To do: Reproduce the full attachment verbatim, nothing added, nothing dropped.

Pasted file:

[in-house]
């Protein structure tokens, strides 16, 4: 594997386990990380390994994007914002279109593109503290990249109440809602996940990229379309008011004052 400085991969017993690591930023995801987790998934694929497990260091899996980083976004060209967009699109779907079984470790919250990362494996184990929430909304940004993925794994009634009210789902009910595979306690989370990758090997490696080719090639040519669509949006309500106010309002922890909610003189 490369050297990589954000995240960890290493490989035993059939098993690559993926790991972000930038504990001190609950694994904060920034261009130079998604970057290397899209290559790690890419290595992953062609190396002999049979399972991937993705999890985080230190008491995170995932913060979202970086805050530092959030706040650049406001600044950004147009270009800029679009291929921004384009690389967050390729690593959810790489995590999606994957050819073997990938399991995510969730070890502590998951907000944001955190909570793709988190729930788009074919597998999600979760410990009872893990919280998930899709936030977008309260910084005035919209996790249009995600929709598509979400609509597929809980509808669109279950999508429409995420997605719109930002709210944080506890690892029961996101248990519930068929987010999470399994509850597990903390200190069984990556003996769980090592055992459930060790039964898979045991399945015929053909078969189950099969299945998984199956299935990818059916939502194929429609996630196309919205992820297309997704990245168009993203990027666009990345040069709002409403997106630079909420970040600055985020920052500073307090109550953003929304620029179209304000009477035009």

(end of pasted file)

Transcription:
[in-house]
């Protein structure tokens, strides 16, 4: 594997386990990380390994994007914002279109593109503290990249109440809602996940990229379309008011004052 400085991969017993690591930023995801987790998934694929497990260091899996980083976004060209967009699109779907079984470790919250990362494996184990929430909304940004993925794994009634009210789902009910595979306690989370990758090997490696080719090639040519669509949006309500106010309002922890909610003189 490369050297990589954000995240960890290493490989035993059939098993690559993926790991972000930038504990001190609950694994904060920034261009130079998604970057290397899209290559790690890419290595992953062609190396002999049979399972991937993705999890985080230190008491995170995932913060979202970086805050530092959030706040650049406001600044950004147009270009800029679009291929921004384009690389967050390729690593959810790489995590999606994957050819073997990938399991995510969730070890502590998951907000944001955190909570793709988190729930788009074919597998999600979760410990009872893990919280998930899709936030977008309260910084005035919209996790249009995600929709598509979400609509597929809980509808669109279950999508429409995420997605719109930002709210944080506890690892029961996101248990519930068929987010999470399994509850597990903390200190069984990556003996769980090592055992459930060790039964898979045991399945015929053909078969189950099969299945998984199956299935990818059916939502194929429609996630196309919205992820297309997704990245168009993203990027666009990345040069709002409403997106630079909420970040600055985020920052500073307090109550953003929304620029179209304000009477035009």